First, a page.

Cults steal many things from their members, including happy childhoods. Our early years should be filled with freedom and fun. However, for children raised in cults, childhood can be filled with hard labor and indoctrination. This was the case for Michael Brown. His parents’ involvement with Scientology marked Mike’s childhood in many negative ways. His parents joined Scientology when Mike was seven, following his father, a former US Marine who was wounded in Vietnam, buying a copy of “Dianetics.” Mike’s dad was searching for ways to heal from PTSD when he joined Scientology. Mike moved to California with his mom after his parents’ divorce, and Mike was made to join the Sea Organization or “Sea Org,” a paramilitary section of Scientology.  

Mike’s mom, Rosemary, worked directly for one of Scientology’s top executives, Ronnie Miscavige Jr., older brother of the organization’s leader, David Miscavige. As a child, Mike was often left in Los Angeles with other Scientology members, being raised by the organization. He rarely saw his mother and was deprived of a proper education. The Sea Org treats children as “adults in small bodies” instead of as growing humans, and he was forced to do hard labor for many years. This is technically labor trafficking, though Scientology’s tax-exempt status as a religion has so far given it a “ministerial exemption” from prosecution.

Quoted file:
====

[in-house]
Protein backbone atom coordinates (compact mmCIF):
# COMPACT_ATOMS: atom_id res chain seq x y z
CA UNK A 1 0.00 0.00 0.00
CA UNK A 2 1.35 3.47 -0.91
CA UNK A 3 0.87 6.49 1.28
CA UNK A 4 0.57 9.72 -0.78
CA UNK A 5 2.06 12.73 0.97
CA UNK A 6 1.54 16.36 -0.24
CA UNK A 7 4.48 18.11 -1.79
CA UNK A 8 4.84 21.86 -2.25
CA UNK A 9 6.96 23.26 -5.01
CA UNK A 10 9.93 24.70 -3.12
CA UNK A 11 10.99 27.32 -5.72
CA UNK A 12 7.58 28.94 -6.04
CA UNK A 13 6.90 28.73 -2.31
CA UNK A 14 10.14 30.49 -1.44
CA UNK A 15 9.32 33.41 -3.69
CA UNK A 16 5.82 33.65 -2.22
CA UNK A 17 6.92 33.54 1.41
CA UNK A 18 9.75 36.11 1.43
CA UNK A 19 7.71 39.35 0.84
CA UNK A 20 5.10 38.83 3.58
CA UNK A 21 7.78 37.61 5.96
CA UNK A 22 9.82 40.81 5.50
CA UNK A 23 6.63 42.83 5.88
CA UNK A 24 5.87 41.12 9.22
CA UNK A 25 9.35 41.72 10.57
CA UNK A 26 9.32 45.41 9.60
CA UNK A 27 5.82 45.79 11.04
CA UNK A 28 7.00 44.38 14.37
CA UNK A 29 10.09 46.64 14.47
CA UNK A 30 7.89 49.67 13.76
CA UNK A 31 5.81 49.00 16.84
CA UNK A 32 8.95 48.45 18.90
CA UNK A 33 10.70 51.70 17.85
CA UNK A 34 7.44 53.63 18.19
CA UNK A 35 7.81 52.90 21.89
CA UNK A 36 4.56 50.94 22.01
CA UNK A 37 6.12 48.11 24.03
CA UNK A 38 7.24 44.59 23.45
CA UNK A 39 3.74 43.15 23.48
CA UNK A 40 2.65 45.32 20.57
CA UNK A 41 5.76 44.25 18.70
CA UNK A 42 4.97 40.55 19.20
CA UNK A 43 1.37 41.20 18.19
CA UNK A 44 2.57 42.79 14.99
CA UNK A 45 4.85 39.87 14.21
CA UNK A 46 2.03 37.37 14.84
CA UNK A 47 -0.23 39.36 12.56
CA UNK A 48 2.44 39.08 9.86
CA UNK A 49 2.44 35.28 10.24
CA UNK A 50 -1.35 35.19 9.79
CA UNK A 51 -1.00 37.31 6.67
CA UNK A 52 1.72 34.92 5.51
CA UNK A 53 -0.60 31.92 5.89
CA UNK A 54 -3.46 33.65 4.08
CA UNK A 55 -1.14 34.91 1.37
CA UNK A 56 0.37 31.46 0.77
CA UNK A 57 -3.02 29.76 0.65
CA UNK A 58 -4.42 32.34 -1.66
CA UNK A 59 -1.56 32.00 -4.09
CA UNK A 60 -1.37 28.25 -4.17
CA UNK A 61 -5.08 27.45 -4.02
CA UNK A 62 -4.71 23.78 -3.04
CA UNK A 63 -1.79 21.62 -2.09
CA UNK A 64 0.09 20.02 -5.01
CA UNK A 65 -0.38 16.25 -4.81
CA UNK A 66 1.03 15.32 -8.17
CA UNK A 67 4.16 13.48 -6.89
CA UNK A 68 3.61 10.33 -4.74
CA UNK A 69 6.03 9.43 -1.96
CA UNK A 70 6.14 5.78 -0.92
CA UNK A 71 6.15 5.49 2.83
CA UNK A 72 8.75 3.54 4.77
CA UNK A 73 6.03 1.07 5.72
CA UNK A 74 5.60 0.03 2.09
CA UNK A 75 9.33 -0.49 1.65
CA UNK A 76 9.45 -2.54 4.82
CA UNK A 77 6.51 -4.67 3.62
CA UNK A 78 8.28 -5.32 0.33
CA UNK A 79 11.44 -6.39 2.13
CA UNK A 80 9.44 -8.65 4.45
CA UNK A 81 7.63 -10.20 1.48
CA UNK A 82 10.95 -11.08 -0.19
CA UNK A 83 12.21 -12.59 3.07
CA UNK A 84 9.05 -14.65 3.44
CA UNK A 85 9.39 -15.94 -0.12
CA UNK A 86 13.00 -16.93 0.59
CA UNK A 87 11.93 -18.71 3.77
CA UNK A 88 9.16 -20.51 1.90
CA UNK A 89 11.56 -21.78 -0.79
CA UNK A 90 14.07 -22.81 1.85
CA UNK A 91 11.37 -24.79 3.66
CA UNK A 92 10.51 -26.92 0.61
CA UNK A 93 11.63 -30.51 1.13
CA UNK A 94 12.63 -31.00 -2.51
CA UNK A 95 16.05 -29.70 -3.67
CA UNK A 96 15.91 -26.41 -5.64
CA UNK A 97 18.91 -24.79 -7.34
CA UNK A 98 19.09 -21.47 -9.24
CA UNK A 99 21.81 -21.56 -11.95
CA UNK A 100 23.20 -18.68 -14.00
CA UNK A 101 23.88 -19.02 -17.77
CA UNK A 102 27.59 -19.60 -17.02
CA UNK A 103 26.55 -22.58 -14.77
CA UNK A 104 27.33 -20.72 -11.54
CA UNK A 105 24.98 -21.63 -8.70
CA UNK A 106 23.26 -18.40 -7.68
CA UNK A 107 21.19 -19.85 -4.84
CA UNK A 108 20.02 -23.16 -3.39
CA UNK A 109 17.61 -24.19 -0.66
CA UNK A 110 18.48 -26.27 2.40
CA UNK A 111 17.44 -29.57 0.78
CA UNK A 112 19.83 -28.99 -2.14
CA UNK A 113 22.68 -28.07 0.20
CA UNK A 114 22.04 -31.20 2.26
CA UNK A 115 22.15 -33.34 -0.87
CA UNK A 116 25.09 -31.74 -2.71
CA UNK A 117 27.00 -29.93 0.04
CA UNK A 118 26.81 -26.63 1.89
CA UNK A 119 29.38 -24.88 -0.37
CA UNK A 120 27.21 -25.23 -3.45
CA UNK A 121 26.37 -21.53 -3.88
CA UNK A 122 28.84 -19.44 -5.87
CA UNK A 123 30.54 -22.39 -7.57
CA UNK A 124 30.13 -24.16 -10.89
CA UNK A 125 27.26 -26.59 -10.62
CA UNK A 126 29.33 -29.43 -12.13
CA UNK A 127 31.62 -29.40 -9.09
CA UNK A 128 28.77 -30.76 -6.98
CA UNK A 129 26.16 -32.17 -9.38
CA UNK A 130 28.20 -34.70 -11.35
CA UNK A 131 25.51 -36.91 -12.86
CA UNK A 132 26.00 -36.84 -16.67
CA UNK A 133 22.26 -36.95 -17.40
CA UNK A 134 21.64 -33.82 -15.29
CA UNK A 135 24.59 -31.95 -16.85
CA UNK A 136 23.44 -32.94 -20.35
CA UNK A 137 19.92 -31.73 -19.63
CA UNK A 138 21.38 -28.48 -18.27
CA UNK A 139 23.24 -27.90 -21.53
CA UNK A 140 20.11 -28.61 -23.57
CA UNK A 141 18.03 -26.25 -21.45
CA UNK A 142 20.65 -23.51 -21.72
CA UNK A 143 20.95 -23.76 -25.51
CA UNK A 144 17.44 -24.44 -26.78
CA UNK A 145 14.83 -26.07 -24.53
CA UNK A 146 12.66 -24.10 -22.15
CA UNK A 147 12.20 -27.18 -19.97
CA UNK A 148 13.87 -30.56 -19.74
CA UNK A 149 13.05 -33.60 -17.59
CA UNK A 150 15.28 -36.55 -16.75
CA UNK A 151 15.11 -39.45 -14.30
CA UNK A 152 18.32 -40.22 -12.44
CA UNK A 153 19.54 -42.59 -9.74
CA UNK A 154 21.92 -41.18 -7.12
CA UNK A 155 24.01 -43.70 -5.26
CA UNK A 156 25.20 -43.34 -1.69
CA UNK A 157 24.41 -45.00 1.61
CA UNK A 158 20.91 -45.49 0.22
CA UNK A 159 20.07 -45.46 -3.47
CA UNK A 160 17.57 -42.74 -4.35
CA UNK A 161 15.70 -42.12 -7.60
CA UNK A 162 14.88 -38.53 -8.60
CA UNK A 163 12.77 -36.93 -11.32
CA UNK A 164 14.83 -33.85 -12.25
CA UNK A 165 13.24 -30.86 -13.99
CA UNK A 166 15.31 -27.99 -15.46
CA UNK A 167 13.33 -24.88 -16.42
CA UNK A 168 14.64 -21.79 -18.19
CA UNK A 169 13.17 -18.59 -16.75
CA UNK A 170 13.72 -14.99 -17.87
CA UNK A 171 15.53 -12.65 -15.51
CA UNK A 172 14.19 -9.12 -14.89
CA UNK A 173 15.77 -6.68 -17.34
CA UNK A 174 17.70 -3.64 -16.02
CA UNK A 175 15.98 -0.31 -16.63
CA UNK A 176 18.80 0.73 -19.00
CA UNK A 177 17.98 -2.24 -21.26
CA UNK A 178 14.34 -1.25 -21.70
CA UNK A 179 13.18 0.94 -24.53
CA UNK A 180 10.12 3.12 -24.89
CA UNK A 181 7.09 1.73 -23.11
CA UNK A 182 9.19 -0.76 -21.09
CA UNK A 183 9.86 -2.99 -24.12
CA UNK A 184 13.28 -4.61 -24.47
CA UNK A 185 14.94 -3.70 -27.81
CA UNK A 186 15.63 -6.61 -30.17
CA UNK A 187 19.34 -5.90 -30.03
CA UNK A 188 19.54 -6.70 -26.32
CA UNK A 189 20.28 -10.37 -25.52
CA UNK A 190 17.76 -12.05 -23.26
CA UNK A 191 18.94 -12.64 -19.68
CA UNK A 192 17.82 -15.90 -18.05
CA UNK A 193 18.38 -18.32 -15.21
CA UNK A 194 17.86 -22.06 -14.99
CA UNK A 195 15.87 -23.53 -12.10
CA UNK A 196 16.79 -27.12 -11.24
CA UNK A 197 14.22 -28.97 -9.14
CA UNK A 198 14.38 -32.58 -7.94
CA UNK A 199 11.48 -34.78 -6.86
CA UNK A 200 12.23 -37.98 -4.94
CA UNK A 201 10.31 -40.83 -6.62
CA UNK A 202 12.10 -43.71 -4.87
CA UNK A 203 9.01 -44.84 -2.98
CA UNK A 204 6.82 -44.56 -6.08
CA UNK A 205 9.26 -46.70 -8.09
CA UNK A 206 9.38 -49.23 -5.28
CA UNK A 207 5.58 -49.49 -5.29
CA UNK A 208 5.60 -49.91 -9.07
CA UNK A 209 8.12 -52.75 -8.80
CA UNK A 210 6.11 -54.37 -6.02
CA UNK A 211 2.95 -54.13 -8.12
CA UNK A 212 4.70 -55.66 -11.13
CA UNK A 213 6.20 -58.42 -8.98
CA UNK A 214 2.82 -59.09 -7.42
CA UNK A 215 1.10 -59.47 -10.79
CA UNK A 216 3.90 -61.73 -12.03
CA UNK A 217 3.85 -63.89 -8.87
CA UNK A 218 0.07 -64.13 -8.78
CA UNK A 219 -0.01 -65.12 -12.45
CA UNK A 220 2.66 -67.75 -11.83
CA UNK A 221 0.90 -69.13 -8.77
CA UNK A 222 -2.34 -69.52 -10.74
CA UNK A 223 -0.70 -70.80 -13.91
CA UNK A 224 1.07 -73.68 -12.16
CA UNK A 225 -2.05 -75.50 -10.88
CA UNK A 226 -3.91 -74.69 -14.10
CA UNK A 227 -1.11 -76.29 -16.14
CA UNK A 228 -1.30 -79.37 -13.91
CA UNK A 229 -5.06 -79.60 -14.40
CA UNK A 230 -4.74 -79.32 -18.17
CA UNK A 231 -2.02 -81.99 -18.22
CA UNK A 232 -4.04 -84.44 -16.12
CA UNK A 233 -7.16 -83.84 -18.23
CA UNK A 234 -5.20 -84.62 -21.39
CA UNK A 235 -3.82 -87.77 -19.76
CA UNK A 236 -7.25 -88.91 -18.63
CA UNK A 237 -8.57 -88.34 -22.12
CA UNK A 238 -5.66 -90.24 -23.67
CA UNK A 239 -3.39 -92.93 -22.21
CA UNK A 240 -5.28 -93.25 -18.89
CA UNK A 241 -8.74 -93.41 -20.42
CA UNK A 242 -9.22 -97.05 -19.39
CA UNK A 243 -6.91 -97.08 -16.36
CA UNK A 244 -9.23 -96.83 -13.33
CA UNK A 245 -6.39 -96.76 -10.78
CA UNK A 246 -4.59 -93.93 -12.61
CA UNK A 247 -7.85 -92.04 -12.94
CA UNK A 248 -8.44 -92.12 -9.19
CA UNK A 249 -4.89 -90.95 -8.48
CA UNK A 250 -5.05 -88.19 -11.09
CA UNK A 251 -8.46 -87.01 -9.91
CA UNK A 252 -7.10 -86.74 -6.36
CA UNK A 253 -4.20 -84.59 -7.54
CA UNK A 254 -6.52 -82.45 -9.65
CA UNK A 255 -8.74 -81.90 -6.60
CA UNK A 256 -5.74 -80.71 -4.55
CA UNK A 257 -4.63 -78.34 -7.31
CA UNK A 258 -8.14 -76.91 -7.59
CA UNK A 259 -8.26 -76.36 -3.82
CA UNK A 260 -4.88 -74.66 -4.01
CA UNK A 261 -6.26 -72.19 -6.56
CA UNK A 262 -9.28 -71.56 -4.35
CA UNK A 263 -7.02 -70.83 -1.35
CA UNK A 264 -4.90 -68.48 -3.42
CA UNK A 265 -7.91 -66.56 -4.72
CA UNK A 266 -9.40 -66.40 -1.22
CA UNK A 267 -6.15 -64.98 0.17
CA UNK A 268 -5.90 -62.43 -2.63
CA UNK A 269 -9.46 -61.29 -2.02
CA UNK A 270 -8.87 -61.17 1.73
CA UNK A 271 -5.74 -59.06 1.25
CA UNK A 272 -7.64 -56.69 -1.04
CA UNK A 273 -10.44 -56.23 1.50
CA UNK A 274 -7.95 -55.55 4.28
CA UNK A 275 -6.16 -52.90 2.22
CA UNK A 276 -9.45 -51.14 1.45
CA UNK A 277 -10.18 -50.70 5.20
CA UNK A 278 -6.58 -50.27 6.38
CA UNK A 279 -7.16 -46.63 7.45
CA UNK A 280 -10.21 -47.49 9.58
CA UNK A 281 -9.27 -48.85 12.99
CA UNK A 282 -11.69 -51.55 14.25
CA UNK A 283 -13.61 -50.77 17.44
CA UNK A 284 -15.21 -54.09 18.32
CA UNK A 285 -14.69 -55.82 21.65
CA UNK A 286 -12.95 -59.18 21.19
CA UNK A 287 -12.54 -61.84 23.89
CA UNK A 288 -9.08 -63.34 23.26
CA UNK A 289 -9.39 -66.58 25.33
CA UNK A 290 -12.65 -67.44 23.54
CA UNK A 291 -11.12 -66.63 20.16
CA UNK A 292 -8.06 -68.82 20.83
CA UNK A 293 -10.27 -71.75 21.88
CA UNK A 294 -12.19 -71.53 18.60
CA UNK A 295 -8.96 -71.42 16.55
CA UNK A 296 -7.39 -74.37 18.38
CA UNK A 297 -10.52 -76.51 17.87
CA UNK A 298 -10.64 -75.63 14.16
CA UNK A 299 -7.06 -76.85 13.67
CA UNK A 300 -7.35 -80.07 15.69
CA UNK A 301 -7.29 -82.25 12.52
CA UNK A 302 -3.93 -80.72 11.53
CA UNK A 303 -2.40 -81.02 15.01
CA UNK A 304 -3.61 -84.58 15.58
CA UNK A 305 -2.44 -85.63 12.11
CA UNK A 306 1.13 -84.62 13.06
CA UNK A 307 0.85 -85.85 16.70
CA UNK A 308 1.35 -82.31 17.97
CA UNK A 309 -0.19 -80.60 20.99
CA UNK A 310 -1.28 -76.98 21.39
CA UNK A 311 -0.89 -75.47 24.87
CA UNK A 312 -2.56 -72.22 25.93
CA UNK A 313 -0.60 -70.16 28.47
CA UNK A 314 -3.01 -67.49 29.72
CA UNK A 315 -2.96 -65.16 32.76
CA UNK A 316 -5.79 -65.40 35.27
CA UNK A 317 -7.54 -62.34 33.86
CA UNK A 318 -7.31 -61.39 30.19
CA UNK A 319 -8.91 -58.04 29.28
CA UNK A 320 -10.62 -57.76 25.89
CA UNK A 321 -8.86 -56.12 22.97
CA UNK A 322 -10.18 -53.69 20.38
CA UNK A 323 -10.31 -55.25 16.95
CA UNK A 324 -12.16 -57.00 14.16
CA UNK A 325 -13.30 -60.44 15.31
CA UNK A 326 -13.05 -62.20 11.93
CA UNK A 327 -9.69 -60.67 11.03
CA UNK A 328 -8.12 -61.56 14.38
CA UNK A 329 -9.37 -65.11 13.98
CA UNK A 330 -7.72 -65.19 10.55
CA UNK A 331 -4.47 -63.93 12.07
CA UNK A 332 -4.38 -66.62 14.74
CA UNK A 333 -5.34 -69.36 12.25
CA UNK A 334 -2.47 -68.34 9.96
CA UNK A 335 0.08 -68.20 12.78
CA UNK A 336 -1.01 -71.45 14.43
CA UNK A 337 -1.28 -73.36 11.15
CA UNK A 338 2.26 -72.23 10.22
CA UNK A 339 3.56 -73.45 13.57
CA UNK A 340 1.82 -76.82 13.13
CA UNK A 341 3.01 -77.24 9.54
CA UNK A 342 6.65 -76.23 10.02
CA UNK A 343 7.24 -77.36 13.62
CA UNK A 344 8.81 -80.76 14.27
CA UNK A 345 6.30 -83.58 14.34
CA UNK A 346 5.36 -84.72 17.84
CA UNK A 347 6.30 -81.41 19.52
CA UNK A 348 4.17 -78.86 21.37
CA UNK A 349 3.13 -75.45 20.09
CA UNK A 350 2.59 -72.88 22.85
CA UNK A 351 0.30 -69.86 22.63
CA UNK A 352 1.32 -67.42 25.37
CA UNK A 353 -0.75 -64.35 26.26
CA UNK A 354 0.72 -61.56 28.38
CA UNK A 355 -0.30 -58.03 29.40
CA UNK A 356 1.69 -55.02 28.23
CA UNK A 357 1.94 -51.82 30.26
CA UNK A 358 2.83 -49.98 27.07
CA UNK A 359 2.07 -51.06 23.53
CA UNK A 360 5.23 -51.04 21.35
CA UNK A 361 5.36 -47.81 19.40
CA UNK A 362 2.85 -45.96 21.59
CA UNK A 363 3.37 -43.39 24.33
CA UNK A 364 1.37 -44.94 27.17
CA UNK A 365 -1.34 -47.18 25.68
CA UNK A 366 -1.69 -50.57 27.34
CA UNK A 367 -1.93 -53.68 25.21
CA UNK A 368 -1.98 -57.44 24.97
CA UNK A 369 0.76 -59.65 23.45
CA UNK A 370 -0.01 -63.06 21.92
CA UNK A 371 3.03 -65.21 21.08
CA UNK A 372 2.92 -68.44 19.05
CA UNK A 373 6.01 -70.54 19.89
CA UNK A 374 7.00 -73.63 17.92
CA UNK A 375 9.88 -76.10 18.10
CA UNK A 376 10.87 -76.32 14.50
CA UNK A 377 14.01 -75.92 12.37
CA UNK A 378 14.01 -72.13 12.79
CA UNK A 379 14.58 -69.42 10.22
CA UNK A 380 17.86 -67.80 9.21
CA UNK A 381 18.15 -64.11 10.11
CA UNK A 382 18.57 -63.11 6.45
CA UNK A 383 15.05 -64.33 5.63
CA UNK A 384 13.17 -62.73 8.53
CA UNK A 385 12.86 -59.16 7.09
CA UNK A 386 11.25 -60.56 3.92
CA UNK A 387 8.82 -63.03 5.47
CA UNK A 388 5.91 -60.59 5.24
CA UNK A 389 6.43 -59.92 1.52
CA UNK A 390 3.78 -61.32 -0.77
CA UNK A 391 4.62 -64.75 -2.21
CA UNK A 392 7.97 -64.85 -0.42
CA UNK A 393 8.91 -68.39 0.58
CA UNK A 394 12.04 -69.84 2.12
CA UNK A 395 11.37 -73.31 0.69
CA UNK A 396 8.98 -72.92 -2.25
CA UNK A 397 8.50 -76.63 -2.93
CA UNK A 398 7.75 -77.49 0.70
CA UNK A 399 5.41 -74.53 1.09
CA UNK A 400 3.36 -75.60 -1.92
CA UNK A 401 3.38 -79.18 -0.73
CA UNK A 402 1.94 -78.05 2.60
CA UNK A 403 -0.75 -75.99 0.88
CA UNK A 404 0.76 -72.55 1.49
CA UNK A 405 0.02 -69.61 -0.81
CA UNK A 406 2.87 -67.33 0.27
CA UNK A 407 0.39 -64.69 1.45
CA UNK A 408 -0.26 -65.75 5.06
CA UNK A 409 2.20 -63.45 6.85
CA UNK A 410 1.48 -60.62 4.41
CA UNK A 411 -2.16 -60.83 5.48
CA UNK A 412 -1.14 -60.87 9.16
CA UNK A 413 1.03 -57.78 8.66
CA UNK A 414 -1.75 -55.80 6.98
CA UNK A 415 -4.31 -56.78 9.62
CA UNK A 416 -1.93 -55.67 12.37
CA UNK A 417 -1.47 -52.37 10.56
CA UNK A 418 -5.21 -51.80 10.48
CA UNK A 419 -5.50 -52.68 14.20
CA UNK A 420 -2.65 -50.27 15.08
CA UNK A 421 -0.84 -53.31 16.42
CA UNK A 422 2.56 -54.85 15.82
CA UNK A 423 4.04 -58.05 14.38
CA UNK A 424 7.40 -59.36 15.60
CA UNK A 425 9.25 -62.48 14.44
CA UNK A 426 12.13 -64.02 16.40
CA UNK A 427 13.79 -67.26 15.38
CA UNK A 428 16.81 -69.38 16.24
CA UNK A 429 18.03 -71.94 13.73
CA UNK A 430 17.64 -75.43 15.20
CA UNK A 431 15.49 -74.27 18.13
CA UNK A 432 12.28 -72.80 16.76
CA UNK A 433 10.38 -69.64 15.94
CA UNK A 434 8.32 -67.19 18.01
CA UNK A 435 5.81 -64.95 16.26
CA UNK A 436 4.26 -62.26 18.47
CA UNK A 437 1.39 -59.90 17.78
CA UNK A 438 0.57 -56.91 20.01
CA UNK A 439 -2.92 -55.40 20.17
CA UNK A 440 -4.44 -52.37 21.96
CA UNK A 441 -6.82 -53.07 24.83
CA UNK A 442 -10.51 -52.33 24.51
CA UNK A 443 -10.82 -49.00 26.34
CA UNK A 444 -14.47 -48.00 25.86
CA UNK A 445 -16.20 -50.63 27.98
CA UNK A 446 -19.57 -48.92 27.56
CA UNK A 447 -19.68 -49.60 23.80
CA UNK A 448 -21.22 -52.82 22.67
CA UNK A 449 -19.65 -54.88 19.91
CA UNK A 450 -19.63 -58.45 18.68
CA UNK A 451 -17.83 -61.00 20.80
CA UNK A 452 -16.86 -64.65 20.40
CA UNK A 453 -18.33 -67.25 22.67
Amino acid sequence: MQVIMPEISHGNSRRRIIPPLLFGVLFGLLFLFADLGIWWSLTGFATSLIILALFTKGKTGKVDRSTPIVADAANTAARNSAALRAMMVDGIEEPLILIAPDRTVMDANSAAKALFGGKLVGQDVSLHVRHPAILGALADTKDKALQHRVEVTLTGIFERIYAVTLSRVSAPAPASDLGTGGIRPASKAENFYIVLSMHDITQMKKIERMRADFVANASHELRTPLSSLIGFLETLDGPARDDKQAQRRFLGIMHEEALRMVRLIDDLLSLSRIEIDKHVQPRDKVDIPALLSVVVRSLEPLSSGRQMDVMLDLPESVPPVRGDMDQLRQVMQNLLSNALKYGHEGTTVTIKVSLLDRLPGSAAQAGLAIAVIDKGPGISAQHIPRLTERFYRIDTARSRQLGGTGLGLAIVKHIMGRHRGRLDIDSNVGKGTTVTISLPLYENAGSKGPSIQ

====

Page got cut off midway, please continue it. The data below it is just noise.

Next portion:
Mike tried to escape Scientology’s undue influence when he was 15. As punishment for trying to escape, he was isolated, sleep-deprived, and forced to do hard labor for over a year and a half. Mike reflects that he felt like a prisoner during this time.  

Mike finally escaped Scientology at age 27 and joined the military. He had little education and no credit history. Despite these odds, he was inspired by his family’s previous military service and flourished in the Army. He was at the top of his class in basic and advanced individual training and became an aircraft mechanic. Mike reflects that he could succeed in the military because the psychological demands placed on a service member during a time of war were lower than his life in Scientology. So, in some ways, his abusive training in Scientology helped him excel in a military environment that required separation from loved ones, sacrifice, and selfless service.  

Mike became a helicopter pilot and instructor. Mike served five combat tours between Iraq and Afghanistan in his nearly 20 years of service. In 2007, he was accepted to attend Warrant Officer Candidate School and became a CH-47 Chinook Helicopter Pilot. He is now a helicopter Instructor Pilot (IP), Standardization Pilot (SP), and Instrument Flight Examiner (IE) with equivalent FAA certifications, leveraging his experience to train the next generation of Army Pilots as a Chief Warrant Officer 4 (CW4).  

Mike reflects that the military was less controlling than Scientology for him. On a previous episode of the Freedom of Mind podcast, guest Daniella Mestyanek Young discussed her time in the military, which differed from Mike’s experiences. For Daniella, the military was too like her childhood spent in the sex cult, The Children of God. She discusses these experiences in her best-selling book Uncultured.